PIEDMONT -- You can prepare for the Big One, and sample homegrown delicacies all at the same place -- Piedmont's Harvest Festival on Sept. 30.
The city's public safety committee has been hard at work contacting agencies involved in public safety to spread the word at the festival about disaster preparedness and ways residents can protect themselves and their homes.
"The most important way to get our message out is to piggyback on the harvest festival," said committee Chairman Michael Gardner.
"We've been meeting regularly and invited some very qualified participants and vendors." The committee was re-formed in April after the City Council in March decided a public safety committee should continue to do its important work -- keeping citizens abreast of crime prevention and public safety issues.
"One focus (at the festival) is trying to get residents to sign up for neighborhood crime prevention and disaster preparedness meetings," Gardner said.
Piedmont officers continue to knock on doors and leave their business cards to encourage residents to do so.
Visitors to the festival will receive all the information they need to be prepared in case of any disaster -- from earthquake, to fire to large-scale power outage.
PG&E will be on hand to tell residents how and where to turn off the gas or electricity in case of calamity, or how to deal with a power outage. The Red Cross will explain what services they offer, while
There are tentative commitments from East Bay Municipal Utility District and AT&T to also participate. The committee is hoping to also feature a mobile command center van from the Alameda County Sheriff's office. In case of a large-scale disaster such as earthquake, Alameda County is the top command overseeing the smaller cities, Gardner said.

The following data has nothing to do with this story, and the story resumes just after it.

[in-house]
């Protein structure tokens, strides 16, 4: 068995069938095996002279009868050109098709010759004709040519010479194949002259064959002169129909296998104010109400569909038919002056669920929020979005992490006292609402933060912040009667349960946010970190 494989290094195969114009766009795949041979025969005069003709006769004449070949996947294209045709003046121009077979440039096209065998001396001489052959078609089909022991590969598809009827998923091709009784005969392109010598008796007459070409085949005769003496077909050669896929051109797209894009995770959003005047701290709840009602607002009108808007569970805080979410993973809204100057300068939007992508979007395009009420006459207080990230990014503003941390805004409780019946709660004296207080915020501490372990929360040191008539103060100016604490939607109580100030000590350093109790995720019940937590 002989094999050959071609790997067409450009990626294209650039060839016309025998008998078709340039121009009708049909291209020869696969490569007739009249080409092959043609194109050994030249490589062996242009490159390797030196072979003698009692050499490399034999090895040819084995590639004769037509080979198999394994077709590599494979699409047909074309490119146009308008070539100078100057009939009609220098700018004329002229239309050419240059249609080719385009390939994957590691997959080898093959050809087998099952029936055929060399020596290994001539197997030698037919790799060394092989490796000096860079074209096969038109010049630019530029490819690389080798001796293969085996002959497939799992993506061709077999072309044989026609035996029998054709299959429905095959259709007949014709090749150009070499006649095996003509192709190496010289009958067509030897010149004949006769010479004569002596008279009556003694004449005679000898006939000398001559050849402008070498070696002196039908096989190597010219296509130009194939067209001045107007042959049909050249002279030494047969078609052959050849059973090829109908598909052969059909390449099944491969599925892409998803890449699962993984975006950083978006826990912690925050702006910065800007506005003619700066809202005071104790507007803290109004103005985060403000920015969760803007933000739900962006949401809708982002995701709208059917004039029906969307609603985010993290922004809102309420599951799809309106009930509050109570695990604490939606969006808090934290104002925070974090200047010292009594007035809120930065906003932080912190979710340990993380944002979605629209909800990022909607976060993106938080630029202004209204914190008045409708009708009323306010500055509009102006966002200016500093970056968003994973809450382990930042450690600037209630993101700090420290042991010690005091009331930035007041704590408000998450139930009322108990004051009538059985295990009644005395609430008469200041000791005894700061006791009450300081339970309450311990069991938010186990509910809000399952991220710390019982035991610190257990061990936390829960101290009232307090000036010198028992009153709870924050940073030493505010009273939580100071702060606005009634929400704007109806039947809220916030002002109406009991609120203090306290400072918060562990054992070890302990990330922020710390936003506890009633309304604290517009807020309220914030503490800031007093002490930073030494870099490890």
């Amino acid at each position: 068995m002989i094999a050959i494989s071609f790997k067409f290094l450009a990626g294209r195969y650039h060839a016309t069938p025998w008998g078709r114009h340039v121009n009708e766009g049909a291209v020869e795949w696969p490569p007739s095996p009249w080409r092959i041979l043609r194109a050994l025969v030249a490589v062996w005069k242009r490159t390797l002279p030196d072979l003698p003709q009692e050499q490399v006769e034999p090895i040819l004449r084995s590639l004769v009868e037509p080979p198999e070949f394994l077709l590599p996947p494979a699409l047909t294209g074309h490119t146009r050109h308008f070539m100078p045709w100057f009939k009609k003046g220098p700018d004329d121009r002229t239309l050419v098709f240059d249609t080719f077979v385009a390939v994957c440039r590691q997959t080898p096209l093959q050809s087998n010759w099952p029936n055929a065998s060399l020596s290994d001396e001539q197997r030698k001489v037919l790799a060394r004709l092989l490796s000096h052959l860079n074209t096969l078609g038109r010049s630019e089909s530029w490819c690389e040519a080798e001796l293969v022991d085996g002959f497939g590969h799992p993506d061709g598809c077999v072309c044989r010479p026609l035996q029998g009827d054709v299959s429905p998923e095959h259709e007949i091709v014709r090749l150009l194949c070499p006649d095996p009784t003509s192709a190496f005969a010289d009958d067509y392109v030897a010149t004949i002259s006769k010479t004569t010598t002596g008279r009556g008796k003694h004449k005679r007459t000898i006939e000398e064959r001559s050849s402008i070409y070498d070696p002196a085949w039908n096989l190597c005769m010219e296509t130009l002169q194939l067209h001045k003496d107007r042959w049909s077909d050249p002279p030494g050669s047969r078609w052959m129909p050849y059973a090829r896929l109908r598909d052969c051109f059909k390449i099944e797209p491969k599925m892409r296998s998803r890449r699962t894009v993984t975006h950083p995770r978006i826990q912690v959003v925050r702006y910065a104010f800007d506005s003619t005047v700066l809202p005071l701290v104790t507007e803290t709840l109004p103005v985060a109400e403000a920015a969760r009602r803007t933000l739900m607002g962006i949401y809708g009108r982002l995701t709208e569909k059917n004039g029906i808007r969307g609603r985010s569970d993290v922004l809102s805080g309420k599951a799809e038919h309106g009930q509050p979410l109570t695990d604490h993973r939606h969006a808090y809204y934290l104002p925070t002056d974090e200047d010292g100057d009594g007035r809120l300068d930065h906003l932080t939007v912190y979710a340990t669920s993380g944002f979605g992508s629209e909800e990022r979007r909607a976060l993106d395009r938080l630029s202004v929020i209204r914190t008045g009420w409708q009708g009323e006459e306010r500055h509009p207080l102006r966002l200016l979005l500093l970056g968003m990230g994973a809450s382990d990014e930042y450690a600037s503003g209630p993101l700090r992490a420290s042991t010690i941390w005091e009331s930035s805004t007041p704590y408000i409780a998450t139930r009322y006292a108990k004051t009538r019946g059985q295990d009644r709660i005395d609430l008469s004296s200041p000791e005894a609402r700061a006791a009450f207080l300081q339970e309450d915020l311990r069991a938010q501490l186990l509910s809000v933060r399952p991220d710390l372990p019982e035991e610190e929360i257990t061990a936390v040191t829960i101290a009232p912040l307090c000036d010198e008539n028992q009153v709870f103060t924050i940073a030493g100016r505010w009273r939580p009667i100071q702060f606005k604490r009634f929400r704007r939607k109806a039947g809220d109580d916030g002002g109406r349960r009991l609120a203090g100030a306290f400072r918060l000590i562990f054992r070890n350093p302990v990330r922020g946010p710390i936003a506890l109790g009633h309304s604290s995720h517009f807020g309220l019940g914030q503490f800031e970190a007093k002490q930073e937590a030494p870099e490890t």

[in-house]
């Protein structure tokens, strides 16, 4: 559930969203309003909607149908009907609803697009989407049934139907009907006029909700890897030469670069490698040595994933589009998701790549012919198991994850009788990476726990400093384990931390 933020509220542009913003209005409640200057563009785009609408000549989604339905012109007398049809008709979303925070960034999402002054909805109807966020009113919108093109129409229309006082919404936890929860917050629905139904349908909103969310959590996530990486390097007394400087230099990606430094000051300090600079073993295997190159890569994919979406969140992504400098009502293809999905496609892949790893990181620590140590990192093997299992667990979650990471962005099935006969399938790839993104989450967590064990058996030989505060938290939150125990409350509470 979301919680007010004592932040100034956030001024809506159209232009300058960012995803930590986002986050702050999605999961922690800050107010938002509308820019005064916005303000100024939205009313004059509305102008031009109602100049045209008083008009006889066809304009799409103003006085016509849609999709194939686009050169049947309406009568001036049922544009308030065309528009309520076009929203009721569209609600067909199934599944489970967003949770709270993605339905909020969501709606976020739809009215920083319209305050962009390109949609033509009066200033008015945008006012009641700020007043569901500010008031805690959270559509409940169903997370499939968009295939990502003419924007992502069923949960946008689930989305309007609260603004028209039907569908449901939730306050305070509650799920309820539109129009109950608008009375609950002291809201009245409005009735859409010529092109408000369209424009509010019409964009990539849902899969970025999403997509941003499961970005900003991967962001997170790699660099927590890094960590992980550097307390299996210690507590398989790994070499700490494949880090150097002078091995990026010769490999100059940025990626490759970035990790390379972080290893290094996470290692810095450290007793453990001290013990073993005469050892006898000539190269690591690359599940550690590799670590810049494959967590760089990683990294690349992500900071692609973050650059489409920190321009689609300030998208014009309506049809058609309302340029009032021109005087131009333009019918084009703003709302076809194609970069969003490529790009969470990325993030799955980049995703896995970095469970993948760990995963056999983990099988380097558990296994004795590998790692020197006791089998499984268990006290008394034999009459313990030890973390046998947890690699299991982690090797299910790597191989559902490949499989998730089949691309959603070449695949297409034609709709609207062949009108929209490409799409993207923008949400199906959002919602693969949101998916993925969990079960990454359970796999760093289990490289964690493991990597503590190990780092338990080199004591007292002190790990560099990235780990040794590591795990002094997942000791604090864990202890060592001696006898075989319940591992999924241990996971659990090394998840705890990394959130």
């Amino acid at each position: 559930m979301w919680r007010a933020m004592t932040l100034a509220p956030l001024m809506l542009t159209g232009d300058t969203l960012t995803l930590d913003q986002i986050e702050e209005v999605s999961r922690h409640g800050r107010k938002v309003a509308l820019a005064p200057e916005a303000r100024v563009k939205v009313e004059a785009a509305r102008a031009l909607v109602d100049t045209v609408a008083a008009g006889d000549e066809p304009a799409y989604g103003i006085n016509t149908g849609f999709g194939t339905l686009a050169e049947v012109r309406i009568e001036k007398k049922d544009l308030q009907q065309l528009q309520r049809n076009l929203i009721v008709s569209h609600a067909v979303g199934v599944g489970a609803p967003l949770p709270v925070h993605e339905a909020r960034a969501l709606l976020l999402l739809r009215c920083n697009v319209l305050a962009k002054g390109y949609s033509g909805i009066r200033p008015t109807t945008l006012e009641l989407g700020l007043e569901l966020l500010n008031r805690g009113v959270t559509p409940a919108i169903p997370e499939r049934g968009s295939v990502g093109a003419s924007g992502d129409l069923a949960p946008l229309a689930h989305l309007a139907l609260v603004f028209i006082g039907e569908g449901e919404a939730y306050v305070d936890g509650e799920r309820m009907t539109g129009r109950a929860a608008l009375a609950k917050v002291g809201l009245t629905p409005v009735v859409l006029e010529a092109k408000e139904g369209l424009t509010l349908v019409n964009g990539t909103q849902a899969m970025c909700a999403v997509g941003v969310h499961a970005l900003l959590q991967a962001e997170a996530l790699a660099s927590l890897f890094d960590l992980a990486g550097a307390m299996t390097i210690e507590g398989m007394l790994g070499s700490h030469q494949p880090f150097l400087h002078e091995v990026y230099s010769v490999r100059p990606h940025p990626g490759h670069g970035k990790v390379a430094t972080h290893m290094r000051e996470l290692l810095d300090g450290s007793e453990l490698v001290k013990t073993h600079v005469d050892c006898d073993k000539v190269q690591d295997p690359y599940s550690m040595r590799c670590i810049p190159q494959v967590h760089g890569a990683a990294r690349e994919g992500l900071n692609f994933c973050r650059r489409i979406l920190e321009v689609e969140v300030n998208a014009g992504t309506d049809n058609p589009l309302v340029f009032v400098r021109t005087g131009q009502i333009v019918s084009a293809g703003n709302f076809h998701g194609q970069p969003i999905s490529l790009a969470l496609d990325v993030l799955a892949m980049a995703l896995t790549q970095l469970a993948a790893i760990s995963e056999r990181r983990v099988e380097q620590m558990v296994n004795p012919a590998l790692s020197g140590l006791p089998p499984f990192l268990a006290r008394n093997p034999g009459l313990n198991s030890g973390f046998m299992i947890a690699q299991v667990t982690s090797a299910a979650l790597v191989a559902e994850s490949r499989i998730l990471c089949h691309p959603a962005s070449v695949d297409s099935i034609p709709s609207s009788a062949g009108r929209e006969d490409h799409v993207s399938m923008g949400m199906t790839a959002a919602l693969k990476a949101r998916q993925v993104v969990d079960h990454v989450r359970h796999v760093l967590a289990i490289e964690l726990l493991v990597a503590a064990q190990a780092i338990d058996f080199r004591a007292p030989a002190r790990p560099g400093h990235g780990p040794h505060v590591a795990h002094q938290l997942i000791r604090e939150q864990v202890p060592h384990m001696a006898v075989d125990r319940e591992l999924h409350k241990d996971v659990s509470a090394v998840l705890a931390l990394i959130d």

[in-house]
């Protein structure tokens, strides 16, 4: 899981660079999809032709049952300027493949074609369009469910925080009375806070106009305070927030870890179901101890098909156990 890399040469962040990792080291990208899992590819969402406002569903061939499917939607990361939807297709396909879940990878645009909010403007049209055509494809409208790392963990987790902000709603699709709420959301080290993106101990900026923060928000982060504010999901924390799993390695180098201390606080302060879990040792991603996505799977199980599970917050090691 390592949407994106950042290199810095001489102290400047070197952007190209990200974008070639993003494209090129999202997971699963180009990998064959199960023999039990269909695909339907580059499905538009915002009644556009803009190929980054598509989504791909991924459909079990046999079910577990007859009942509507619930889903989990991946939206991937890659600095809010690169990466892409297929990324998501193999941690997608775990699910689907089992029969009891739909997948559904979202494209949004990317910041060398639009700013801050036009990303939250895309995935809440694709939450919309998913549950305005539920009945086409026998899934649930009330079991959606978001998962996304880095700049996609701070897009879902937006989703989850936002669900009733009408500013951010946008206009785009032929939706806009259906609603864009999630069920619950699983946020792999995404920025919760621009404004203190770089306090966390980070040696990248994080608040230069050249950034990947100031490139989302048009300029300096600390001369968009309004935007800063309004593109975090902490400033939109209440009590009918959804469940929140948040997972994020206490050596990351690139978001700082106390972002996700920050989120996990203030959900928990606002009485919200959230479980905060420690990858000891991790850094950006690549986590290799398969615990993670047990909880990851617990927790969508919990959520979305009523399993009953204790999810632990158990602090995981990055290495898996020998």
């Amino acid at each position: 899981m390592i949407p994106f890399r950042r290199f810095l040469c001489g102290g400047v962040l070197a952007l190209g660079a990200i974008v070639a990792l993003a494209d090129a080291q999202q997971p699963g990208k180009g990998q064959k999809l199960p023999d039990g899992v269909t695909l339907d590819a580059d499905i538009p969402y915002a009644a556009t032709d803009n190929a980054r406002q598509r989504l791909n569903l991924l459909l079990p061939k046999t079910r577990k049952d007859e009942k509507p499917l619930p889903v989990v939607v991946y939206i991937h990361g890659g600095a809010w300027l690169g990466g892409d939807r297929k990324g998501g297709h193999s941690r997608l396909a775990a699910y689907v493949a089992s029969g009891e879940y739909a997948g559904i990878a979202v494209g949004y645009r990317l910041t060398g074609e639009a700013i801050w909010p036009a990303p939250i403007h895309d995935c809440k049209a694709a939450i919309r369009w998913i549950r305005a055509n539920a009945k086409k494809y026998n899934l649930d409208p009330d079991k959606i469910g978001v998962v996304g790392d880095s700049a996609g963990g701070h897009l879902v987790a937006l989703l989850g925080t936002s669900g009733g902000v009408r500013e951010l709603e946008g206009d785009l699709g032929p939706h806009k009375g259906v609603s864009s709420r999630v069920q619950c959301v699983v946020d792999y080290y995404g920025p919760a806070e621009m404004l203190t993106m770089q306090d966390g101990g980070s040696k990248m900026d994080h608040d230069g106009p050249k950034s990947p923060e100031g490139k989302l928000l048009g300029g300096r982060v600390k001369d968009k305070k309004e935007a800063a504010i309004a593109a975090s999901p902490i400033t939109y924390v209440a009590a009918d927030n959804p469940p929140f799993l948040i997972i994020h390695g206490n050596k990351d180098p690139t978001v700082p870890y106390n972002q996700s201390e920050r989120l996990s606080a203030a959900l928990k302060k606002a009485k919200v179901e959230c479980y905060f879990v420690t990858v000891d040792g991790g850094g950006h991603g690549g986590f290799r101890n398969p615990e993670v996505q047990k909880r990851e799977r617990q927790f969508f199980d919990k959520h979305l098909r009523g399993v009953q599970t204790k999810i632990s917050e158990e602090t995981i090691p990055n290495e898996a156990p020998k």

People at the festival will be able to purchase a big, yellow "Quake Bucket," full of numerous emergency supplies. The company provides a bucket that includes an extensive First Aid kit, toiletries, dust masks, water purification tablets, rope, gloves and 30 pouches of water and food rations with a five-year shelf life. The kit will serve a family of four, and costs $125.
For more details, visit www.myquakebucket.com.
The city used to sell disaster preparedness kits, but no longer does. Residents can add their own supplies to their cache, such as flashlights, crank-powered radios and lanterns.
Interim police Chief Scott Wyatt is enthusiastic about the many safety resources that will be offered at the festival.
"The Piedmont police department will have an officer and police Explorers.... spread the word on Neighborhood Watch meetings and other programs the department offers," Wyatt said.
"They will provide crime prevention information and help people sign up for public safety dispatches," he added. "We hope residents visiting the festival will take a few minutes to talk with their public safety representatives and learn how they can help to keep Piedmont safe."
"It is vitally important that residents are prepared for the next natural disaster," said Councilwoman Margaret Fujioka. "The Disaster Prep Fair at the Harvest Festival will provide a fun and educational way to learn about safety and survival from the experts. This is exactly what I envisioned the Public Safety Committee's role would be to help make our community safer."